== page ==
# Diffusion MRI: A Tool for White Matter Anatomy Inference

The general term “diffusion MRI” is used for various sets of MR imaging techniques based on the diffusion-weighted imaging (DWI). DWI is the most fundamental technique of dMRI and has been used clinically since the mid-1980s [170]. A pair of DWI with identical direction of motion probing gradients (MPG), often called also as diffusion-sensitizing gradients, enables acquisition of map of diffusion coefficient in the direction. In the late 1990s, faster imaging techniques such as echo planar imaging (EPI) enabled multidirectional acquisition of DWI [49], which revealed the anisotropic characteristics of water diffusion around the fiber tracts. Such diffusion anisotropy is caused by restriction of water diffusion by the fiber structures [31]. To determine the fiber orientation, the diffusion tensor imaging (DTI) technique was developed, which is a simple approximation of the anisotropic diffusion coefficient by a second-order tensor. The eigenvector corresponding to the maximal eigenvalue of the diffusion tensor is a good estimate of fiber orientation. DTI combined with streamline visualization techniques [68] including fiber tracking is called diffusion tensor tractography (DTT) and provides a three-dimensional display of fiber tract structures [32, 59, 196].

DTT is a powerful tool for navigation during minimally invasive brain neurosurgery as it provides information for localizing fiber tracts that must be avoided, such as the corticospinal tract. For diagnostic purposes, tract-specific analysis (TSA) is used to differentiate between various diseases by comparing diffusion tensor parameters within the tract volume. One critical drawback of DTT is the well-known problem of fiber crossing [312]. The single tensor model of the anisotropic diffusion coefficient is not applicable to regions of fiber crossing where complex diffusion profiles are observed.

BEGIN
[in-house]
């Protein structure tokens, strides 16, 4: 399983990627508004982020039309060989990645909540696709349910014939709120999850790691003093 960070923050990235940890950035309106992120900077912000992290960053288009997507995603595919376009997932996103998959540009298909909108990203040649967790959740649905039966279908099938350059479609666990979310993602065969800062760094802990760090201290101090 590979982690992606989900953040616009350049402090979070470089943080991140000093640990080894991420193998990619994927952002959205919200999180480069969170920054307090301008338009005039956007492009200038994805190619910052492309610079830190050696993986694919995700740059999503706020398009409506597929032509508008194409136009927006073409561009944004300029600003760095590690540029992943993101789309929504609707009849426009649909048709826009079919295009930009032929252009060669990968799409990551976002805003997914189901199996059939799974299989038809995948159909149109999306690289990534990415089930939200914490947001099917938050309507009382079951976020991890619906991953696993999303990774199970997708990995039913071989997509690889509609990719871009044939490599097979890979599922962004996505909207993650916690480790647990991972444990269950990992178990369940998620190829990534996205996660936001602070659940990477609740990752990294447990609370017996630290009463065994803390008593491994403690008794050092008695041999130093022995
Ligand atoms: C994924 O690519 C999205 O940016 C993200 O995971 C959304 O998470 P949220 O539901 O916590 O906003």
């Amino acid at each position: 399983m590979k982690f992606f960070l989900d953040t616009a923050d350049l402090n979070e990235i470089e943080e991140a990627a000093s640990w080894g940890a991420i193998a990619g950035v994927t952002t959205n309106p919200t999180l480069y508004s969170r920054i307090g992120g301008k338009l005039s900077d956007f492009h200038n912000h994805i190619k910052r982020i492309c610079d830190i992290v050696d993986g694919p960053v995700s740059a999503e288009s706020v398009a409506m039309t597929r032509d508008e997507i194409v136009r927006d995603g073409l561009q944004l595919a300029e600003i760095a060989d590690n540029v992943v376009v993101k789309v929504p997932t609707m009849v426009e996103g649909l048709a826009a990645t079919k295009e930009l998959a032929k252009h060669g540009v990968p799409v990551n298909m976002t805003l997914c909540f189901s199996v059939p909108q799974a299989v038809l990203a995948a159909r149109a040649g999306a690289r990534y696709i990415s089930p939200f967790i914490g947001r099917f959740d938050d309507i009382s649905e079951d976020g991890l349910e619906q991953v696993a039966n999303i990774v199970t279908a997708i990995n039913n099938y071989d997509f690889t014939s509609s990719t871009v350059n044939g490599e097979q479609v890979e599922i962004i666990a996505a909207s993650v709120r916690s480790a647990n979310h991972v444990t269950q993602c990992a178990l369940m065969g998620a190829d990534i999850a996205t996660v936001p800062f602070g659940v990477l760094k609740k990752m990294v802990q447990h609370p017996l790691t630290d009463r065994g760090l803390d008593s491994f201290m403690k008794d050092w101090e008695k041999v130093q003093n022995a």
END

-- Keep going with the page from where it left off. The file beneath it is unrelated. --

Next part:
The most straightforward solution to overcome the fiber crossing problem involves DWI acquisition from many MPG directions to increase angular resolution of diffusion measurement. Following acquisition, non-tensor-based analysis of the orientation profile of the diffusion coefficient is conducted. Alternatively, diffusion spectrum imaging (DSI) [303] and q-ball imaging (QBI) [293] can estimate the orientation distribution function (ODF) of fibers at each location, which represents the likelihoods of fiber existence in each orientation. The DSI technique obtains the probability density function (PDF) of diffused water molecules before estimating ODF. The QBI directly estimates ODF from the profile of diffusion coefficient based on a simple approximation using the Funk-Radon transform [293]. In ODF-based tractography, fiber tracking is performed by following the local maxima of the ODF profile instead of using the orientation of the maximum eigenvalue in DTT.

Furthermore, the non-Gaussianity of diffusion prompts the characterization of tissues including pathological structures [136]. Basically, such non-Gaussianity is available by PDF analysis and can be described simply by a parameter kurtosis, which is obtained by diffusion kurtosis imaging (DKI). The dMRI techniques can be regarded as imaging techniques and models for understanding the signal values for the multiple directions and magnitudes of the MPG field. These signal models provide useful information for various purposes, which makes dMRI an indispensable tool for visualization and analysis of brain white matter fiber structures.